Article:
March 06, 2005

Conservatives For Immigration

Tamar Jacoby lays out the conservative case for Bush's immigration plan. Namely, that by granting illegal immigrants "temporary worker status" and bringing them back into the legal system, Bush's act would stamp out the rather widespread disrespect for the law that we're seeing now.

Okay, but this is the Weekly Standard crowd she's writing for, worshippers at the free market altar, and in that respect Bush's immigration proposal is terrible. As best I recall, under the Bush plan, companies would be able to offer spots to guest workers only after they can't find any Americans to fill the jobs in question. The guest workers, meanwhile, more or less have to stick with their original employer for the duration of their stay in the U.S. Plus lots of other rules and fun forms to sign. So you have all the makings of an insanely regulated labor market that discourages job mobility and flexibility. Ho ho! I realize conservatives aren't always free-marketers (and Republicans tend to be neither), but surely a few principled folks are bothered by this.

But it gets even better! Under Jacoby's criteria, the conservative case for Bush's immigration plan is actually the conservative case against it. Notice that Bush is proposing that the workers stay for five years (or whatever) and then it's back home they go. They don't get to apply for citizenship, or even a green card. Now a majority of Mexican illegals have said, in a recent poll, that they would happily return home after five years, but the tricky concept here is that they're all lying. (I certainly would.) As soon as the five-year mark approaches, many of these "guest workers" will quietly disappear, and continue to stay in the U.S. for many, many more years as illegals. (I'm told that guest workers pull this trick quite often in Germany.) So now we're right back at precisely the sort of lawless situation—complete with vast and shadowy illegal immigrant underground—that Jacoby wanted to avoid in the first place! Face it: unless you offer illegal immigrants real amnesty, and a path to citizenship (however arduous), they're going to keep trying their best to flout the law and stay anyway.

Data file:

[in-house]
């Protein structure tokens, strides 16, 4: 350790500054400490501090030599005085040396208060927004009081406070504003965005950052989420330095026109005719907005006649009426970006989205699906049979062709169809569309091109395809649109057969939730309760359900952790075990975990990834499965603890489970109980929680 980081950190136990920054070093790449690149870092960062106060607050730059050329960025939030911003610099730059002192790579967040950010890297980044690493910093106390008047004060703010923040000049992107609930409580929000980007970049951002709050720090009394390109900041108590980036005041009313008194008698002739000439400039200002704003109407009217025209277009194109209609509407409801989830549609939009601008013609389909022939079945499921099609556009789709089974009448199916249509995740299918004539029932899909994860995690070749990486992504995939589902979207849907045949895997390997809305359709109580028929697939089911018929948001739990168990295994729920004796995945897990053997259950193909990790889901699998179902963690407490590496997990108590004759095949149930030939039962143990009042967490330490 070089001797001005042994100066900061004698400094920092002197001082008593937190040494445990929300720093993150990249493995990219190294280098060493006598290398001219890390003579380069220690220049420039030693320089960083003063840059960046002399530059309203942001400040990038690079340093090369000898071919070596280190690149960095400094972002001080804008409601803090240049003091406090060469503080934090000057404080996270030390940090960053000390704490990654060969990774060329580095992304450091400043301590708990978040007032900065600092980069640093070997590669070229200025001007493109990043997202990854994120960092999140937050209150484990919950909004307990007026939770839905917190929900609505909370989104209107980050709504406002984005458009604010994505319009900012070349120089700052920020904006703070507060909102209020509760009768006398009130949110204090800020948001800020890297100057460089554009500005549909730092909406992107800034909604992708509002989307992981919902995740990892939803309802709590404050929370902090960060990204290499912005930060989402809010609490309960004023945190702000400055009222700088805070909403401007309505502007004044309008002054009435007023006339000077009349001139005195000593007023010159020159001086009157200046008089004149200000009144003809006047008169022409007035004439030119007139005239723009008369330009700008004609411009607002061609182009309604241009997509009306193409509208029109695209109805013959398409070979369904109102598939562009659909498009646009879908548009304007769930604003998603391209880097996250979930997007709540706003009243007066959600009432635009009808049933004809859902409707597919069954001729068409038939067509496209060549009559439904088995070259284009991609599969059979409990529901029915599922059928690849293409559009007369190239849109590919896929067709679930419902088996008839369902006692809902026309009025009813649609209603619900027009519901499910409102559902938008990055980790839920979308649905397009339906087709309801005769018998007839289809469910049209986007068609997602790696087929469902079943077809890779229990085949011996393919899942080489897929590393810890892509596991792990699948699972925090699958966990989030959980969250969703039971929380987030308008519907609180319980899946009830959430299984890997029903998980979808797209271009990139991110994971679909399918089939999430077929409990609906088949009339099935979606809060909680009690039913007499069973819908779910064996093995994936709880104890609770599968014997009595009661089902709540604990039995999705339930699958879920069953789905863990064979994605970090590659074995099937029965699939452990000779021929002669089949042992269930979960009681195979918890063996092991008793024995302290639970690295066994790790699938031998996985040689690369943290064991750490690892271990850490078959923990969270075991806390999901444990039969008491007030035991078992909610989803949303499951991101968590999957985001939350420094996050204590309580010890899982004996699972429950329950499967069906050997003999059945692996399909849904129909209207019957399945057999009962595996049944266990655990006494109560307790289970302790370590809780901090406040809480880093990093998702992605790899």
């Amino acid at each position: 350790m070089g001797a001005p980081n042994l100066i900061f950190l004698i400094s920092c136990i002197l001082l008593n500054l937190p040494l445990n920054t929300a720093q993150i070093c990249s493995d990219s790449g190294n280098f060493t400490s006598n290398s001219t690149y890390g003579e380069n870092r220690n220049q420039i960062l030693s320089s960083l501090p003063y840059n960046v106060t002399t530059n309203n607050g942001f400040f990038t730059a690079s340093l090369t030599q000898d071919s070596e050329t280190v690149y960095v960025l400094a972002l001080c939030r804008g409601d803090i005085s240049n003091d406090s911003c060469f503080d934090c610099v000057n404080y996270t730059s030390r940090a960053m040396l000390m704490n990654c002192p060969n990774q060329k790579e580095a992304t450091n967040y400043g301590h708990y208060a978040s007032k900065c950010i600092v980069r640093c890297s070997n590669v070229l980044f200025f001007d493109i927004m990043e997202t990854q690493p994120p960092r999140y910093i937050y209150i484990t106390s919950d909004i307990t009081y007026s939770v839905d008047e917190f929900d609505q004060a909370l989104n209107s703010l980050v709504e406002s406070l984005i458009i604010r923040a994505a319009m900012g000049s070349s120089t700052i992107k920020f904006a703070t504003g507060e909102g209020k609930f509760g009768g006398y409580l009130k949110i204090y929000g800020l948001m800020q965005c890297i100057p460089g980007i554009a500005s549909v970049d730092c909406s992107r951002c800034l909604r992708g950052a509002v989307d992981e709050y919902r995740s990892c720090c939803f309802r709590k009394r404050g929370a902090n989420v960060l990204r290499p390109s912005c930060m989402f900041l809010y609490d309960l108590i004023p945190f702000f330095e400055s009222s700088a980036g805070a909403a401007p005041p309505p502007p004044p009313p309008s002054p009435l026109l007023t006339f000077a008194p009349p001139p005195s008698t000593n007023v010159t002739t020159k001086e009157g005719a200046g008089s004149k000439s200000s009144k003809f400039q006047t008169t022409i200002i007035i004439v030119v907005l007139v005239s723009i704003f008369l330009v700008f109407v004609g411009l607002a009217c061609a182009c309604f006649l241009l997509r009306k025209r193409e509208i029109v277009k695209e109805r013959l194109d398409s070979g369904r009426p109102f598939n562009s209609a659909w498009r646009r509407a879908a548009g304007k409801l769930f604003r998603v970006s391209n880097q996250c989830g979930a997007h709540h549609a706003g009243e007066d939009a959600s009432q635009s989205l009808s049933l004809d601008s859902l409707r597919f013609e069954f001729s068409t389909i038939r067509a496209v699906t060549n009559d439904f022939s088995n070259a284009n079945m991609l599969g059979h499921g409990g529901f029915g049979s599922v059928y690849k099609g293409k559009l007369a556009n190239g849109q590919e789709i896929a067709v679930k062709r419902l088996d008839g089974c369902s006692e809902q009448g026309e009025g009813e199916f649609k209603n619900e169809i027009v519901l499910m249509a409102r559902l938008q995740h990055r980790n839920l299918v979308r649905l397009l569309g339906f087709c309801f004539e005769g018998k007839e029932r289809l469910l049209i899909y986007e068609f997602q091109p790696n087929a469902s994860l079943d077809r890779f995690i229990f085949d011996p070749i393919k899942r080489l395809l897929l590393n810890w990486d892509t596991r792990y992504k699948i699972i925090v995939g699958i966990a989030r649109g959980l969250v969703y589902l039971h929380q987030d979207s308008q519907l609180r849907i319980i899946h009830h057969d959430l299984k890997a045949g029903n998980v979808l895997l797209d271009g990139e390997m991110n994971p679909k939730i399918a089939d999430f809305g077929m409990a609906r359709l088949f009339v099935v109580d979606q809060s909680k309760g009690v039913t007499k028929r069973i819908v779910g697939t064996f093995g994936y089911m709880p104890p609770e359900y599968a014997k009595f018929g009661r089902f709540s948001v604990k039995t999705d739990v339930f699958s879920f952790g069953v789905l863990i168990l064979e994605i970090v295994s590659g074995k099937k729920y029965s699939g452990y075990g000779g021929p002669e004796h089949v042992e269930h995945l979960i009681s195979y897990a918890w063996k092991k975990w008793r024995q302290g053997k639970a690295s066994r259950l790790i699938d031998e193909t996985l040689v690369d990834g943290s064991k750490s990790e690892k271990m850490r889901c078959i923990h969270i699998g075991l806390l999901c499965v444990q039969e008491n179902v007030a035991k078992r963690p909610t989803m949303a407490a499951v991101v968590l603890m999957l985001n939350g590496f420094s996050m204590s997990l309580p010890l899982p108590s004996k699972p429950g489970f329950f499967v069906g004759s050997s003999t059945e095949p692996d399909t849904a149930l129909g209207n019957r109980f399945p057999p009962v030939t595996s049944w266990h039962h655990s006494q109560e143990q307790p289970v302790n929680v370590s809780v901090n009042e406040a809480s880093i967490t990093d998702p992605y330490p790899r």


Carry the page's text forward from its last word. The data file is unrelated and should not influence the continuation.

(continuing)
Oh, but right. We could never offer amnesty. That would only be rewarding people who break the law. Quelle outrage! But really, boo-fucking-hoo. Stop me if I'm wrong, but we have a cute little constitutional amendment—number 21, innit?—that rewarded an entire country for breaking the law! And yet, mysteriously, our moral fiber remained intact enough to fight World War II.
-- Brad Plumer 5:39 AM || ||